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The Role of Culture in Understanding and Evaluating Emotional Intelligence

  • Alex C. Huynh
  • Harrison Oakes
  • Igor Grossmann
Chapter
Part of the The Springer Series on Human Exceptionality book series (SSHE)

Abstract

The current understanding of emotional intelligence (EI) is flawed and incomplete. In the present chapter, we briefly highlight some of the major controversies surrounding EI, including the lack of agreement on how to define it and measurement inconsistencies. We propose that the key gap in current EI scholarship concerns the lack of awareness of cultural impacts on affective processes that underlie various components of EI abilities. Drawing from prior theoretical models, we overview three components that have been described as encompassing the construct of ability EI: emotion perception, emotion understanding, and emotion regulation. For each of these components, we review the relevant cultural literature and discuss how cultural differences can play a substantial role in our understanding of EI as an overall construct. We conclude by discussing how culture should be incorporated into the application and assessment of EI abilities. Ultimately, we propose that one cannot truly understand and talk about EI without considering the context of culture.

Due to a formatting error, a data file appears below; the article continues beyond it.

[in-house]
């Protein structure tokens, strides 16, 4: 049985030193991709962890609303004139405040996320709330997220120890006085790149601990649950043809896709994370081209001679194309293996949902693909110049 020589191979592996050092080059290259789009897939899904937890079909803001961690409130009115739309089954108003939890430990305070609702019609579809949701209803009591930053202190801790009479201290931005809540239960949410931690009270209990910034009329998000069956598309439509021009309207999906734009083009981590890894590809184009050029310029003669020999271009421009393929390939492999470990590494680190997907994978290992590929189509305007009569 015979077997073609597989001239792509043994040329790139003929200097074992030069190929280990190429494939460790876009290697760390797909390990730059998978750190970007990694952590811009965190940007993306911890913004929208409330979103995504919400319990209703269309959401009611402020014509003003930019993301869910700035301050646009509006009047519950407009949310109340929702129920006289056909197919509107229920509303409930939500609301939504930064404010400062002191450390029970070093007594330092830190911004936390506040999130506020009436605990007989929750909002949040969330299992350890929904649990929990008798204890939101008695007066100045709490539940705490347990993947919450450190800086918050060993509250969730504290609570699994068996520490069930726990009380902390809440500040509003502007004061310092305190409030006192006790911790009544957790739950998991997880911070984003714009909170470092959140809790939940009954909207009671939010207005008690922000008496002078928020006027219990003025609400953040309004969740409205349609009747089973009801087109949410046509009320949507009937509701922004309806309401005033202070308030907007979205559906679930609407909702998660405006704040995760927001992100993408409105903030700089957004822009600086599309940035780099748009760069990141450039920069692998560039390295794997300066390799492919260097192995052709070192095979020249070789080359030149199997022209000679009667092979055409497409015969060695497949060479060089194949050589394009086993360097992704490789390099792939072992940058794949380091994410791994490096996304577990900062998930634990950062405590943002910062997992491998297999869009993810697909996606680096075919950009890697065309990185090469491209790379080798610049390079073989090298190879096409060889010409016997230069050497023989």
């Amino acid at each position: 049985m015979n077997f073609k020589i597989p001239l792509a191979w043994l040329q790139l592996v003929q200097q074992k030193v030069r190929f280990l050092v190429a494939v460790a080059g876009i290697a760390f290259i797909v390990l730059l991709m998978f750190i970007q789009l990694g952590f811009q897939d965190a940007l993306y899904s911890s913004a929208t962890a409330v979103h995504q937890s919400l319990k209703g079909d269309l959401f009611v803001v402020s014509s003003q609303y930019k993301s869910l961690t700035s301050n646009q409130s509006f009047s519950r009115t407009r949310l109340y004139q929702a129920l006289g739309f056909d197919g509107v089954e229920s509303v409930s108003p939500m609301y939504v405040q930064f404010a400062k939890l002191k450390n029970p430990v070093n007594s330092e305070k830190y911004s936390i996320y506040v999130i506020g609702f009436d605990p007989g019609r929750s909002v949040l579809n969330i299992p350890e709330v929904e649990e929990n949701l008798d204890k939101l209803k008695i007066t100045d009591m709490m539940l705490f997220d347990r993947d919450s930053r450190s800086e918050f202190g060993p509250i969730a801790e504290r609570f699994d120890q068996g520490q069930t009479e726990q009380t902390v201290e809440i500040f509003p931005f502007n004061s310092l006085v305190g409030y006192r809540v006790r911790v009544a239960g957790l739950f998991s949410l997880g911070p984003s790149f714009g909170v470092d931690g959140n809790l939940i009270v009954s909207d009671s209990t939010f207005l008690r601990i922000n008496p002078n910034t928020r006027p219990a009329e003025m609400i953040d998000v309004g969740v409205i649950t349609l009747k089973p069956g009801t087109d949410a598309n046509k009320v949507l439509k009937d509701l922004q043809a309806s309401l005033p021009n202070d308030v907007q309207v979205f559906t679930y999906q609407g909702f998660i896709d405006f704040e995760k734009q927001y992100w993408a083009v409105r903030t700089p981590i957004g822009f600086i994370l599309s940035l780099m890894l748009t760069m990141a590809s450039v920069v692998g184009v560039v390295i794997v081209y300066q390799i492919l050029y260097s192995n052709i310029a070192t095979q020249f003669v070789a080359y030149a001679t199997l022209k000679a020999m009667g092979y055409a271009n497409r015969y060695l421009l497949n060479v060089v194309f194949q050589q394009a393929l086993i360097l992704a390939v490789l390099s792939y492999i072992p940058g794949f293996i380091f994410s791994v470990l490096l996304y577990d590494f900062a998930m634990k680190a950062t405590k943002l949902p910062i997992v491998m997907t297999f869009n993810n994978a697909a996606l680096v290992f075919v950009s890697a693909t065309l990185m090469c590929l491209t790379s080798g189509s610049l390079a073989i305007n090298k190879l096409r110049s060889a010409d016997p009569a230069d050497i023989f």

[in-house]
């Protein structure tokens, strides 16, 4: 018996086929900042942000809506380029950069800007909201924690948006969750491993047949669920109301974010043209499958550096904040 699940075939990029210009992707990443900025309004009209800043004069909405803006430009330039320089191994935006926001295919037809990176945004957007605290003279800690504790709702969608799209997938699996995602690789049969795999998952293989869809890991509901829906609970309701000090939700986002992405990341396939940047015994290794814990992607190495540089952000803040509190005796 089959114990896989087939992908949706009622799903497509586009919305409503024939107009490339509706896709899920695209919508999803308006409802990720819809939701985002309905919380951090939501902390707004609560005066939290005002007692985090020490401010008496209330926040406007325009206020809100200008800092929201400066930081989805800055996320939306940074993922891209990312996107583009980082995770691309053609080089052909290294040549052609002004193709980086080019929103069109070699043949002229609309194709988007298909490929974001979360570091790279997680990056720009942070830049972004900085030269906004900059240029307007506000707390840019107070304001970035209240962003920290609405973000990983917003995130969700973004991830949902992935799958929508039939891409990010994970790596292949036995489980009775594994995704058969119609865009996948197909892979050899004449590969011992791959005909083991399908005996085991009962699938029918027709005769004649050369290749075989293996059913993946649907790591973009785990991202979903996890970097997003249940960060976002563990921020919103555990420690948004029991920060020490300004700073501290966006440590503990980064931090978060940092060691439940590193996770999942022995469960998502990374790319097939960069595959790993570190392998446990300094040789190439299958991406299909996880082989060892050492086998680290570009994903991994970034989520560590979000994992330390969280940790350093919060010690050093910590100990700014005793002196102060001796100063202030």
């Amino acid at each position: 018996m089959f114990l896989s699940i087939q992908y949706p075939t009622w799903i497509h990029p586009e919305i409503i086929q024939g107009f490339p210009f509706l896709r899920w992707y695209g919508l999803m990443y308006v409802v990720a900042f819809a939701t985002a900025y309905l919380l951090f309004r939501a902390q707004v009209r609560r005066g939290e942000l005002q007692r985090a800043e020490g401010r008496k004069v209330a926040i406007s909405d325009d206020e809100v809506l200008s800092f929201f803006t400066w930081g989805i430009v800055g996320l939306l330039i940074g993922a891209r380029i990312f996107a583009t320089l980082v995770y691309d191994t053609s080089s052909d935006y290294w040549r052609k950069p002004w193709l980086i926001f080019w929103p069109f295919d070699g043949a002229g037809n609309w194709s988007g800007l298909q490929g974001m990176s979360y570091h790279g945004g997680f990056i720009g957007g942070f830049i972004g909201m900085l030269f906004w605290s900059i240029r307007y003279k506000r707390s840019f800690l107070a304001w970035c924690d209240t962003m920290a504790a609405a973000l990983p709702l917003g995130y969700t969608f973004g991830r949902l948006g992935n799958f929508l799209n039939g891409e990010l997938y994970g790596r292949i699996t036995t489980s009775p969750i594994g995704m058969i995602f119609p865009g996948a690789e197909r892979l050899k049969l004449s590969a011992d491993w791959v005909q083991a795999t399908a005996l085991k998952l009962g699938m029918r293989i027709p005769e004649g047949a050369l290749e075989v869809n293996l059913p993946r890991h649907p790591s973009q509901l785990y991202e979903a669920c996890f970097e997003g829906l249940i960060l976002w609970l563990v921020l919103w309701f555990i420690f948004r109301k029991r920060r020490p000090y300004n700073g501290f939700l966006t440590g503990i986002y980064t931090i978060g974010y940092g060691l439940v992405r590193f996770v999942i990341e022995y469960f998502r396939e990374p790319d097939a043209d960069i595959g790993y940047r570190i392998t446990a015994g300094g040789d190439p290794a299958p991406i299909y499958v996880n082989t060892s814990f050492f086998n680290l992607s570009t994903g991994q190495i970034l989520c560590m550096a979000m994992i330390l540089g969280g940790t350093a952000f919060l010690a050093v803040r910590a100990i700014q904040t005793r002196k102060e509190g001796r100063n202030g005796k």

Keywords

Emotional intelligence Cultural differences Ability model Emotion perception Emotion understanding Emotion regulation 

Notes

Acknowledgments

Work on this chapter was supported by an Insight Grant (435-2014-0685) from the Social Sciences and Humanities Research Council of Canada, awarded to Igor Grossmann.

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Authors and Affiliations

  1. 1.University of WaterlooWaterlooCanada

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